During his first inauguration speech Barack Obama promised to “set aside childish things”. We all knew what he meant. He hasn’t done it.

 

 

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Four Jobs And Programs That Best Utilize Military Training

soldier on computerMilitary personnel receive some of the best training of any workforce anywhere. Depending on the role, it can be relatively easy to parley skills gained in the military into jobs with decent pay and ever careers with growth potential. Here are four areas of employment where a military background could be seen as a significant advantage: Security/Law Enforcement, Computers/IT, Management, and Equipment/Procedures. In addition to these specialties, the discipline that the Armed Forces expect from troops will be seen as an asset in every job, as will the high degree of personal responsibility that many military jobs entail.

Security/Law Enforcement

Police department recruiters and trainers specifically look for former military personnel, as the qualities that they look for are much the same as the qualities the military values. Military experience is also favored by the FBI, the DEA, and a number of other law enforcement organizations. Any security agency would also preferentially hire former miltary personnel.

An IT specialist is expected to work with extremely advanced technology, just like many people do in the military. This experience can be used to jump start an IT career. Familiarity with legacy COBOL and FORTRAN such as might also have been gained in the military can translate into a lucrative career in the finance and public sectors debugging and altering legacy code. Experience with computer repair in the Armed Forces can become the foundation of a computer repair business. Any of these jobs can be found in major companies all over the world. Any of these jobs can also easily become the basis for a consulting or freelance business. Experience with computers can also be parleyed into a job as a systems analyst, with the right training.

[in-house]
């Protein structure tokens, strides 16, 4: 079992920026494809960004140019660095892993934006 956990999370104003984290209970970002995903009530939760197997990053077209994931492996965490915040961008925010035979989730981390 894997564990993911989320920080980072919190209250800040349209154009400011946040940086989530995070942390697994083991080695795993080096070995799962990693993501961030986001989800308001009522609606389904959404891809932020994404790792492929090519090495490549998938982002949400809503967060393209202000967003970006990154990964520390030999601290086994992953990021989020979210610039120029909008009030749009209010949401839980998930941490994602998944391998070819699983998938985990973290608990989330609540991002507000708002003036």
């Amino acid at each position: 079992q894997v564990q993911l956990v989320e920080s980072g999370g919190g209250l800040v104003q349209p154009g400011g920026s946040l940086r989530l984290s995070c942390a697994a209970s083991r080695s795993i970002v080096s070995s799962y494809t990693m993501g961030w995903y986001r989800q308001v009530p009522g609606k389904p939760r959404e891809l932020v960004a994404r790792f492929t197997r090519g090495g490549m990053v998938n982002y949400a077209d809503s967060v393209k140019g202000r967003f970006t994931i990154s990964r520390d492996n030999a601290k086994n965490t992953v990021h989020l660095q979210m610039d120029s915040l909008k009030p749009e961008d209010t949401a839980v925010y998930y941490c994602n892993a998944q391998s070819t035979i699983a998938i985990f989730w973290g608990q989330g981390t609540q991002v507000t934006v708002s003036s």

Management

There are many career paths open to anyone with a command background in the military, even at a very low level. The skills involved in organizing and motivating people in the military are much the same as they are in the corporate world. Such experience can also form the basis for a management consultancy business. Some former soldiers use this sort of experience to secure positions teaching children at both public and private schools.

Equipment/Procedures

Any training on specific machines or with specific procedures obtained in the military should be closely examined to see if it can be used in the civilian world. For instance, a military pilot may be nearly qualified to become a commercial pilot already. Training in Data Analysis and Intelligence Analysis in the military put former soldiers with such experience at the top of the job hunting pack when it comes to these jobs. These skills can also be of enormous use in the marketing industry. Experience and certification for operating a forklift, steam roller, crane, or any of many other common pieces of specialized equipment can often secure a career in the lucrative construction industry.

Veterans can enhance their job prospects by getting a two year degree or short term career training from a military-friendly trade and technical school. A little bit of extra training can kick-start a civilian career.

Alex Faubel enjoys writing about topics related to business and technology in career-focused education programs.